doubt on int 10(0e) & reading sector

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doubt on int 10(0e) & reading sector

Postby wenn » Fri Jan 07, 2011 8:57 am

hello guys i have few doubts from int 10 and reading sector from usb

i)int 10h
Code: Select all
int 10
   AH = 0E
   AL = ASCII character to write
   BH = page number (text modes)
   BL = foreground pixel color (graphics modes)


As you can see what is page number(in BH register) and what do they exactly mean by graphics mode(BL) i mean should i set any register to make use of graphics mode(Sorry i didn't learn the graphics tutorial's but i will once i get a grip at the basics)

ii)OK the tutorials say we can use int 13h to read/reset the floppy disk etc but how can i read sectors from USB because i am testing the code with an USB drive

Thanks!
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Re: doubt on int 10(0e) & reading sector

Postby halofreak1990 » Sat Jan 08, 2011 2:18 pm

wenn wrote:hello guys i have few doubts from int 10 and reading sector from usb

i)int 10h
Code: Select all
int 10
   AH = 0E
   AL = ASCII character to write
   BH = page number (text modes)
   BL = foreground pixel color (graphics modes)

As you can see what is page number(in BH register) and what do they exactly mean by graphics mode(BL) i mean should i set any register to make use of graphics mode(Sorry i didn't learn the graphics tutorial's but i will once i get a grip at the basics)

I don't really know about BH here (don't have my bootloader source at hand)
BL is the foreground pixel color in graphical text modes, which is the colorful text mode the XP installer, for example starts in.

wenn wrote:ii)OK the tutorials say we can use int 13h to read/reset the floppy disk etc but how can i read sectors from USB because i am testing the code with an USB drive

Are you using a USB floppy drive, or USB-stick?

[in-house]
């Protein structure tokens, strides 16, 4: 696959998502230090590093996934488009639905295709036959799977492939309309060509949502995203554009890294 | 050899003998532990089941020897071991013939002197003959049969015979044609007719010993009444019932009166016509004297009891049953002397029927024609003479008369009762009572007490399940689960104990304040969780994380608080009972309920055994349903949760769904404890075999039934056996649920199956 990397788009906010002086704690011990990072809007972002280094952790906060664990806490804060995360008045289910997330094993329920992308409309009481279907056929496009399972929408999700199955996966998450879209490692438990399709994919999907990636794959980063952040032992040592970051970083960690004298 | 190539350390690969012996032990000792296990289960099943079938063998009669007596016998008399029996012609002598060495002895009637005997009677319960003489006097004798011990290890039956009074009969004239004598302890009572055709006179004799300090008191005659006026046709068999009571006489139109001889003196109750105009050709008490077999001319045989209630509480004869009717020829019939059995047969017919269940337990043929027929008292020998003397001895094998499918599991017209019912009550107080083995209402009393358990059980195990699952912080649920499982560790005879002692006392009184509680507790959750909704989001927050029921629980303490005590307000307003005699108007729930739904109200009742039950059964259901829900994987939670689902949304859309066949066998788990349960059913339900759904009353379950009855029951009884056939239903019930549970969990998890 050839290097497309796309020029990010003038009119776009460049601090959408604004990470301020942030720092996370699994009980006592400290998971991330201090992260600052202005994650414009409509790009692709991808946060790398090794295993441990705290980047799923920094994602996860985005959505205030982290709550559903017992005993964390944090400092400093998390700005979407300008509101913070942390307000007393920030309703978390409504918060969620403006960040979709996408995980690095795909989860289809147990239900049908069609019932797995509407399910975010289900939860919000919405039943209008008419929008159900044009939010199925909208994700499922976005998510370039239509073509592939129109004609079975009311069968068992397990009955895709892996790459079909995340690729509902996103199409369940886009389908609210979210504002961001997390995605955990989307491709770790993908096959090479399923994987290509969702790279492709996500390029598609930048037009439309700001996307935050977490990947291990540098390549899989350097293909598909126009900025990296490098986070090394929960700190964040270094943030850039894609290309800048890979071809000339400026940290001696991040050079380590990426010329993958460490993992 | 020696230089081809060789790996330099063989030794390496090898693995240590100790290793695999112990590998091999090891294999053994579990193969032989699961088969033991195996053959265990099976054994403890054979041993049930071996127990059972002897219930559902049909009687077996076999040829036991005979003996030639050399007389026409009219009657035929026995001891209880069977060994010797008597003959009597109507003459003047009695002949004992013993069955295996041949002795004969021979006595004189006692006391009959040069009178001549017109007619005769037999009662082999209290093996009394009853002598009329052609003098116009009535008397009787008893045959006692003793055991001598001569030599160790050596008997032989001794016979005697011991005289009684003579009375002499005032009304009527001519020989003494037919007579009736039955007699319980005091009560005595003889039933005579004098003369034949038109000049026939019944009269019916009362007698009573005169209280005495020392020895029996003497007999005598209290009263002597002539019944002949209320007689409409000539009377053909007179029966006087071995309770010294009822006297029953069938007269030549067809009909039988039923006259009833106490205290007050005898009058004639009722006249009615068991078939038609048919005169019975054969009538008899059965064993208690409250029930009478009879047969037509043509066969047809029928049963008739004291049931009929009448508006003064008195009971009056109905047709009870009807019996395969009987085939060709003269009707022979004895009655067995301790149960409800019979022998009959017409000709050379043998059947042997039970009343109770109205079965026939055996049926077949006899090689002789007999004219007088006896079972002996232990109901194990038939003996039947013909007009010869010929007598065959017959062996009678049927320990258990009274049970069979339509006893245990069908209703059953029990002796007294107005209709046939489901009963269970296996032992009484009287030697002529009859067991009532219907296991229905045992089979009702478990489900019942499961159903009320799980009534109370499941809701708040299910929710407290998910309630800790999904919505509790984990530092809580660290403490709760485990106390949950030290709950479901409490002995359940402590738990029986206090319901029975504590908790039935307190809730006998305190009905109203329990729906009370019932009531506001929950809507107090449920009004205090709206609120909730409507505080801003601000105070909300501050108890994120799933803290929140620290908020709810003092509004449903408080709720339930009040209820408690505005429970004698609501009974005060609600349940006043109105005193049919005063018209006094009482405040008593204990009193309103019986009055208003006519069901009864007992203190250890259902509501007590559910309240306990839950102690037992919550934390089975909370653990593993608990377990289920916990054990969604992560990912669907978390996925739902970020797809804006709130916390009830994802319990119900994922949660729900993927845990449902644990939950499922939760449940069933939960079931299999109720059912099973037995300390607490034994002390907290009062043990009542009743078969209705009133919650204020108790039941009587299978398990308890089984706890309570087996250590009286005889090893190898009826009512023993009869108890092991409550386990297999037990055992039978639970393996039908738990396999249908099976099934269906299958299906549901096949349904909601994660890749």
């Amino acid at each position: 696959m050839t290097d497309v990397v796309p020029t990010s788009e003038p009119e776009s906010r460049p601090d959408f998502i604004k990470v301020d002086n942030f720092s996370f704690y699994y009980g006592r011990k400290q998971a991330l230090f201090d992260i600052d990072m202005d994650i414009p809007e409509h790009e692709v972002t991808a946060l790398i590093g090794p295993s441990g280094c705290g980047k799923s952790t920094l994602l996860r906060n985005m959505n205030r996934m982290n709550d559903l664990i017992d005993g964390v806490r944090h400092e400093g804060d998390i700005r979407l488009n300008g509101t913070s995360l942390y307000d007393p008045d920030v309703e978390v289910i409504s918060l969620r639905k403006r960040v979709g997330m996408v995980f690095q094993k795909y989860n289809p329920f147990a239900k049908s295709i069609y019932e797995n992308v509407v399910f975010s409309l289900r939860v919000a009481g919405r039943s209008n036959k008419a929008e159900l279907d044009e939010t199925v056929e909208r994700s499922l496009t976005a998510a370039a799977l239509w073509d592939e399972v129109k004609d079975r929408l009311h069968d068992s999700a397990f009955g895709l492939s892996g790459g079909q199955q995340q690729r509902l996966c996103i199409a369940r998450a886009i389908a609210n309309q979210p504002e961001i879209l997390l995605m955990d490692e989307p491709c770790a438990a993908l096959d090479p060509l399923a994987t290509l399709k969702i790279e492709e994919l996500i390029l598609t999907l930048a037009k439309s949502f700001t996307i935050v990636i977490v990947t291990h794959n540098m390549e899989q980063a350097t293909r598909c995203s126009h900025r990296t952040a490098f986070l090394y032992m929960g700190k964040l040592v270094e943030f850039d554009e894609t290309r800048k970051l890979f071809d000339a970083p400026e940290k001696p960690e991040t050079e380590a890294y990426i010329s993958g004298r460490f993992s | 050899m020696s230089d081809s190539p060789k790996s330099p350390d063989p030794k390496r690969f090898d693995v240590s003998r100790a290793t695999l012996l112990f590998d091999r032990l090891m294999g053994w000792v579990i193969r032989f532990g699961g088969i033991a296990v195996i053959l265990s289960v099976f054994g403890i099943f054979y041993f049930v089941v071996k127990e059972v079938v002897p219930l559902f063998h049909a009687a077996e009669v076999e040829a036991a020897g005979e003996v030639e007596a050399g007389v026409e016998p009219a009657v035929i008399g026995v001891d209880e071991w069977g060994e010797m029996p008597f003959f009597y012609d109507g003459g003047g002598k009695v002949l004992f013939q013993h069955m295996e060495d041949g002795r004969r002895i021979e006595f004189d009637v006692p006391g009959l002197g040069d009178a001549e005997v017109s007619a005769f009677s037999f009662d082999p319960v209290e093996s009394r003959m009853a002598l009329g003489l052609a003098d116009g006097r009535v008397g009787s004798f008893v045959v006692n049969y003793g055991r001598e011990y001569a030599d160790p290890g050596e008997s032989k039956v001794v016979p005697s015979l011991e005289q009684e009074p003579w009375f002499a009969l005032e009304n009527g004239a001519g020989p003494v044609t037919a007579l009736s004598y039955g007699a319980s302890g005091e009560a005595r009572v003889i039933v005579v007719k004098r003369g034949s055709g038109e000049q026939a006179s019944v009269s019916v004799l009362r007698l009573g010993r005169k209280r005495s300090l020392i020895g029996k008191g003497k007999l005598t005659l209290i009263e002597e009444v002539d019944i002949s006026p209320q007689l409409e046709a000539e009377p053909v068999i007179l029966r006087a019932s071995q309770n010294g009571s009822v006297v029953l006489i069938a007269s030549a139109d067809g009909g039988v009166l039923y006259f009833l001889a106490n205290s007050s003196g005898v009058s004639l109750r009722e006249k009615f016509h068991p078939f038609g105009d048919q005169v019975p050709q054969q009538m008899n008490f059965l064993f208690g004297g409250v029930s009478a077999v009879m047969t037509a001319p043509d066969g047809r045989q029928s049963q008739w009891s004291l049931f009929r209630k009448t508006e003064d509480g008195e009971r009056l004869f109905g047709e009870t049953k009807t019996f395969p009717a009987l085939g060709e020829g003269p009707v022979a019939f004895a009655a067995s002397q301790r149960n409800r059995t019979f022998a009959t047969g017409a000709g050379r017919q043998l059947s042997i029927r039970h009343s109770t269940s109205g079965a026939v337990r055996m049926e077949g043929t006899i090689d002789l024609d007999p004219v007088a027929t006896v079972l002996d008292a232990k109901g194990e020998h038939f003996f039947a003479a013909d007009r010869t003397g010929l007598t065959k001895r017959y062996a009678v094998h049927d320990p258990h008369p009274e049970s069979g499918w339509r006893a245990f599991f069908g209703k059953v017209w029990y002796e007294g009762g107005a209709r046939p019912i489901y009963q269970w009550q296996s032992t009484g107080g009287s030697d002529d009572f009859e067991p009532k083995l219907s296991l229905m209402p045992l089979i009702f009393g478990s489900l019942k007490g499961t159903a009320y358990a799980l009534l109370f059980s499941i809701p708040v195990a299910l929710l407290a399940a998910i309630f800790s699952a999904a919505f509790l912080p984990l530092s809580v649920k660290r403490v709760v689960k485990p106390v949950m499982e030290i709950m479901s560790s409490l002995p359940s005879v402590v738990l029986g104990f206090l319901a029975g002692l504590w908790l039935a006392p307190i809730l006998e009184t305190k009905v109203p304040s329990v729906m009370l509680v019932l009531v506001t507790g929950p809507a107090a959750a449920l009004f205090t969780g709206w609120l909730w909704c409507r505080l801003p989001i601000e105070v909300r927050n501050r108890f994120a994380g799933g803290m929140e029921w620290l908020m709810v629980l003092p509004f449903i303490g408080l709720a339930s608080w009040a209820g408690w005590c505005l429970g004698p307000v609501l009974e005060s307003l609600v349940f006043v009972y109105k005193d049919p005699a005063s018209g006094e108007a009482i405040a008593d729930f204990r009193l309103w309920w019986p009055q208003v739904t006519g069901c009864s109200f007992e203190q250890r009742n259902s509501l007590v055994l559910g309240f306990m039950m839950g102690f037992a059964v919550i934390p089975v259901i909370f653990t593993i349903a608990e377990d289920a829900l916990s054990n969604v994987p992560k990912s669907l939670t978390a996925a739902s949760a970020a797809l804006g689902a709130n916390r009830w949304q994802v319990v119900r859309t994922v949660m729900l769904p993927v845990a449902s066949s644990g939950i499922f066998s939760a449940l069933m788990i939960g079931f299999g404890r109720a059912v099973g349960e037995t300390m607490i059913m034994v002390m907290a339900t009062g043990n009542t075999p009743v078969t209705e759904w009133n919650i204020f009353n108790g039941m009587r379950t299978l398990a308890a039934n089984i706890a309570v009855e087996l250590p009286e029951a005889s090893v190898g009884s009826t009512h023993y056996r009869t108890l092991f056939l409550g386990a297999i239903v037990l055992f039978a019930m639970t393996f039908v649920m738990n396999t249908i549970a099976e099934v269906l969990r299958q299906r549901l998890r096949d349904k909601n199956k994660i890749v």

If the BIOS is set up to emulate a USB-stick as a floppy, I guess normal floppy operations will work.
And as far as I know, a USB floppy drive is picked up by the BIOS as what it is: a floppy drive
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Re: doubt on int 10(0e) & reading sector

Postby wenn » Sat Jan 08, 2011 3:58 pm

thanks for the reply and i am using USB stick.

as you know floppy is outdated and i already have a 128MB memory card which i can connect to my system as a USB stick using a card reader.
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Re: doubt on int 10(0e) & reading sector

Postby Andyhhp » Sun Jan 16, 2011 2:22 pm

When using the BIOS to emulate a floppy drive, normal floppy commands will work. However, you have to make sure you save dl when entering the bootloader as it contains the drive number refering to the medium which was booted, and you will have to use that in preference to "drive 0" which is hardcoded in the int 13 call in the example.
Image
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Re: doubt on int 10(0e) & reading sector

Postby roboman » Mon Mar 14, 2011 7:37 am

The page number, in most cases your graphics card has more memory then is needed to display the screen of info in the mode you selected. That extra memory gets used as pages, or a number of hidden screens. The two big things pages get used for is 1) early programs that had several screens of information would put that information to the pages and update the information on those pages and then use int10 AH = 05h AL = new page number, to switch to what ever page the user wanted to view at that moment. 2) for graphics and even text to some extent, if you aren't very careful how you write to the screen you get flicker and snow. If page 0 is your viewed page, you can write to say page 1 and you get no flicker or snow. You then change from page 0 to page 1 with no flicker or snow and didn't have to be careful about how you wrote to the page or when. You can then update page 0 with the next bit of graphics movement and change from 1 to 0..... you just keep doing that and you have your animation, mouse movement or what ever, nice clean with no flicker or snow. So the page number is just what page you want to write to. When you start a graphics mode you are in page 0 and writing to page 0 will put the text on the screen. If you are in a text mode the background color is part of the text color information, when you are in a graphics mode you need to tell the bios what background color you want to use.

If the usb was your boot drive then the bios treats it exactly as if it was a hdd or fdd, depending on what type of emulation it was formatted in. You read or write to it from bios just like it was a drive.
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